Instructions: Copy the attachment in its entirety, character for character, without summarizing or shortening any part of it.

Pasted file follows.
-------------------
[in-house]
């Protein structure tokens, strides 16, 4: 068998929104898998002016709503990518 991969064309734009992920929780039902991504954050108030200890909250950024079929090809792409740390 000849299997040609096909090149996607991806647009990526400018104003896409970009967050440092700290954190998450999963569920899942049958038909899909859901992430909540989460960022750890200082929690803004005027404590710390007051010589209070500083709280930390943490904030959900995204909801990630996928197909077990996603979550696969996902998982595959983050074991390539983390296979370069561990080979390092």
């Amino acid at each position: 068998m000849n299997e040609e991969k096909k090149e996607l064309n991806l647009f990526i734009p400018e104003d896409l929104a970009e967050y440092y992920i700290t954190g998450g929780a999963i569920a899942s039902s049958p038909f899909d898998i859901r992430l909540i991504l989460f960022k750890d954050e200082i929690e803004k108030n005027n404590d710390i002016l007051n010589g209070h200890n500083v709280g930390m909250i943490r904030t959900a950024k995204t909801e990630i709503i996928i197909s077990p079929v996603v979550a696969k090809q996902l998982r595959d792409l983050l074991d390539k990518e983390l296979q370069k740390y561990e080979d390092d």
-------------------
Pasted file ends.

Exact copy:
[in-house]
């Protein structure tokens, strides 16, 4: 068998929104898998002016709503990518 991969064309734009992920929780039902991504954050108030200890909250950024079929090809792409740390 000849299997040609096909090149996607991806647009990526400018104003896409970009967050440092700290954190998450999963569920899942049958038909899909859901992430909540989460960022750890200082929690803004005027404590710390007051010589209070500083709280930390943490904030959900995204909801990630996928197909077990996603979550696969996902998982595959983050074991390539983390296979370069561990080979390092």
């Amino acid at each position: 068998m000849n299997e040609e991969k096909k090149e996607l064309n991806l647009f990526i734009p400018e104003d896409l929104a970009e967050y440092y992920i700290t954190g998450g929780a999963i569920a899942s039902s049958p038909f899909d898998i859901r992430l909540i991504l989460f960022k750890d954050e200082i929690e803004k108030n005027n404590d710390i002016l007051n010589g209070h200890n500083v709280g930390m909250i943490r904030t959900a950024k995204t909801e990630i709503i996928i197909s077990p079929v996603v979550a696969k090809q996902l998982r595959d792409l983050l074991d390539k990518e983390l296979q370069k740390y561990e080979d390092d």